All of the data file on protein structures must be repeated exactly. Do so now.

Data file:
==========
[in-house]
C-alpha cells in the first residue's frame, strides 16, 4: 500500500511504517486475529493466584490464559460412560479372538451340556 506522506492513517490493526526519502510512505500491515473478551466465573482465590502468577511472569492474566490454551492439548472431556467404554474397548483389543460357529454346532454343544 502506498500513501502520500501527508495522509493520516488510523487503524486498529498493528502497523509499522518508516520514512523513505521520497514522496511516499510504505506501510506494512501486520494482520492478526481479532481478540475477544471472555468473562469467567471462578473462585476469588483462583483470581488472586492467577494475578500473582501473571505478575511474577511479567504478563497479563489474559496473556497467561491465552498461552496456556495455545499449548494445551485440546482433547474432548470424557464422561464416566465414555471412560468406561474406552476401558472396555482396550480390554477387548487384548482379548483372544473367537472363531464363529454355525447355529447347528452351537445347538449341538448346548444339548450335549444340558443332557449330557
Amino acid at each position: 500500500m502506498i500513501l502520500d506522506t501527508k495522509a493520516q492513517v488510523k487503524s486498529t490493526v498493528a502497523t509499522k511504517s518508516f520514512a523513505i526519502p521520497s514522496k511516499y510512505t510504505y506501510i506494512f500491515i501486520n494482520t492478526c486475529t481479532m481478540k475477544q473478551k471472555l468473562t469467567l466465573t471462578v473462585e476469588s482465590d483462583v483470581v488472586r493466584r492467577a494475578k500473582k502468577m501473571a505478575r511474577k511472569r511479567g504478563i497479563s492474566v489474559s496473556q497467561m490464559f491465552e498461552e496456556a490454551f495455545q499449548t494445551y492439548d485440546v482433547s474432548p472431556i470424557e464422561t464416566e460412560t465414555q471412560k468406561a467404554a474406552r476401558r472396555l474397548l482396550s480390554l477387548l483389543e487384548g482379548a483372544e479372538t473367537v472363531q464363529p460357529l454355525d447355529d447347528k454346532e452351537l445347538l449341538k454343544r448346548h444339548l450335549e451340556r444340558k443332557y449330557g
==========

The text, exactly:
[in-house]
C-alpha cells in the first residue's frame, strides 16, 4: 500500500511504517486475529493466584490464559460412560479372538451340556 506522506492513517490493526526519502510512505500491515473478551466465573482465590502468577511472569492474566490454551492439548472431556467404554474397548483389543460357529454346532454343544 502506498500513501502520500501527508495522509493520516488510523487503524486498529498493528502497523509499522518508516520514512523513505521520497514522496511516499510504505506501510506494512501486520494482520492478526481479532481478540475477544471472555468473562469467567471462578473462585476469588483462583483470581488472586492467577494475578500473582501473571505478575511474577511479567504478563497479563489474559496473556497467561491465552498461552496456556495455545499449548494445551485440546482433547474432548470424557464422561464416566465414555471412560468406561474406552476401558472396555482396550480390554477387548487384548482379548483372544473367537472363531464363529454355525447355529447347528452351537445347538449341538448346548444339548450335549444340558443332557449330557
Amino acid at each position: 500500500m502506498i500513501l502520500d506522506t501527508k495522509a493520516q492513517v488510523k487503524s486498529t490493526v498493528a502497523t509499522k511504517s518508516f520514512a523513505i526519502p521520497s514522496k511516499y510512505t510504505y506501510i506494512f500491515i501486520n494482520t492478526c486475529t481479532m481478540k475477544q473478551k471472555l468473562t469467567l466465573t471462578v473462585e476469588s482465590d483462583v483470581v488472586r493466584r492467577a494475578k500473582k502468577m501473571a505478575r511474577k511472569r511479567g504478563i497479563s492474566v489474559s496473556q497467561m490464559f491465552e498461552e496456556a490454551f495455545q499449548t494445551y492439548d485440546v482433547s474432548p472431556i470424557e464422561t464416566e460412560t465414555q471412560k468406561a467404554a474406552r476401558r472396555l474397548l482396550s480390554l477387548l483389543e487384548g482379548a483372544e479372538t473367537v472363531q464363529p460357529l454355525d447355529d447347528k454346532e452351537l445347538l449341538k454343544r448346548h444339548l450335549e451340556r444340558k443332557y449330557g